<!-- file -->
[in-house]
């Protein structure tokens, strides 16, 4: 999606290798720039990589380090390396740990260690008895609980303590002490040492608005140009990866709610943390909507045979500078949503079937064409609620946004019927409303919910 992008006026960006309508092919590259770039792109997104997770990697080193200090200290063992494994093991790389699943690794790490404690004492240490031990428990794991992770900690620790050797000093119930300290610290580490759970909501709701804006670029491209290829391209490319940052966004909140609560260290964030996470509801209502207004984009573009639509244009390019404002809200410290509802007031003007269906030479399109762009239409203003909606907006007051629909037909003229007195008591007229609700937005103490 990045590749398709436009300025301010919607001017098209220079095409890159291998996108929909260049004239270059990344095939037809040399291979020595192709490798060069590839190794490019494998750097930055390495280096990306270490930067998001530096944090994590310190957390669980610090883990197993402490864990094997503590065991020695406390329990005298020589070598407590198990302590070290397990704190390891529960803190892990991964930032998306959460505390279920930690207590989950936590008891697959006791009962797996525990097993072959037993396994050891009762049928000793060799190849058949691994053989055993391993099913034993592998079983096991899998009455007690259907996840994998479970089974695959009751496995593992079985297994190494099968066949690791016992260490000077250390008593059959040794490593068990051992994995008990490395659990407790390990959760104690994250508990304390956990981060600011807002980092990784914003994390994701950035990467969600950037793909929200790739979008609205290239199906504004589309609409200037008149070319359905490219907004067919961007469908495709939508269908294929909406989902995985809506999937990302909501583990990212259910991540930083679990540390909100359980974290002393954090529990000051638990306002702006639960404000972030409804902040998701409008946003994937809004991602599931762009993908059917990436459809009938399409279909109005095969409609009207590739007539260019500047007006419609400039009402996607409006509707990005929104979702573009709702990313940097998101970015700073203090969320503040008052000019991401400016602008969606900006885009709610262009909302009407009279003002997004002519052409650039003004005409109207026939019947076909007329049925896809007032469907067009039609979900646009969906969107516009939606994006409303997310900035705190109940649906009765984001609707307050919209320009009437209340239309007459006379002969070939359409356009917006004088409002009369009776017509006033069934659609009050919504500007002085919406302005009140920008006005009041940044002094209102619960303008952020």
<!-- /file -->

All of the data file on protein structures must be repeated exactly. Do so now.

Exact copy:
[in-house]
């Protein structure tokens, strides 16, 4: 999606290798720039990589380090390396740990260690008895609980303590002490040492608005140009990866709610943390909507045979500078949503079937064409609620946004019927409303919910 992008006026960006309508092919590259770039792109997104997770990697080193200090200290063992494994093991790389699943690794790490404690004492240490031990428990794991992770900690620790050797000093119930300290610290580490759970909501709701804006670029491209290829391209490319940052966004909140609560260290964030996470509801209502207004984009573009639509244009390019404002809200410290509802007031003007269906030479399109762009239409203003909606907006007051629909037909003229007195008591007229609700937005103490 990045590749398709436009300025301010919607001017098209220079095409890159291998996108929909260049004239270059990344095939037809040399291979020595192709490798060069590839190794490019494998750097930055390495280096990306270490930067998001530096944090994590310190957390669980610090883990197993402490864990094997503590065991020695406390329990005298020589070598407590198990302590070290397990704190390891529960803190892990991964930032998306959460505390279920930690207590989950936590008891697959006791009962797996525990097993072959037993396994050891009762049928000793060799190849058949691994053989055993391993099913034993592998079983096991899998009455007690259907996840994998479970089974695959009751496995593992079985297994190494099968066949690791016992260490000077250390008593059959040794490593068990051992994995008990490395659990407790390990959760104690994250508990304390956990981060600011807002980092990784914003994390994701950035990467969600950037793909929200790739979008609205290239199906504004589309609409200037008149070319359905490219907004067919961007469908495709939508269908294929909406989902995985809506999937990302909501583990990212259910991540930083679990540390909100359980974290002393954090529990000051638990306002702006639960404000972030409804902040998701409008946003994937809004991602599931762009993908059917990436459809009938399409279909109005095969409609009207590739007539260019500047007006419609400039009402996607409006509707990005929104979702573009709702990313940097998101970015700073203090969320503040008052000019991401400016602008969606900006885009709610262009909302009407009279003002997004002519052409650039003004005409109207026939019947076909007329049925896809007032469907067009039609979900646009969906969107516009939606994006409303997310900035705190109940649906009765984001609707307050919209320009009437209340239309007459006379002969070939359409356009917006004088409002009369009776017509006033069934659609009050919504500007002085919406302005009140920008006005009041940044002094209102619960303008952020």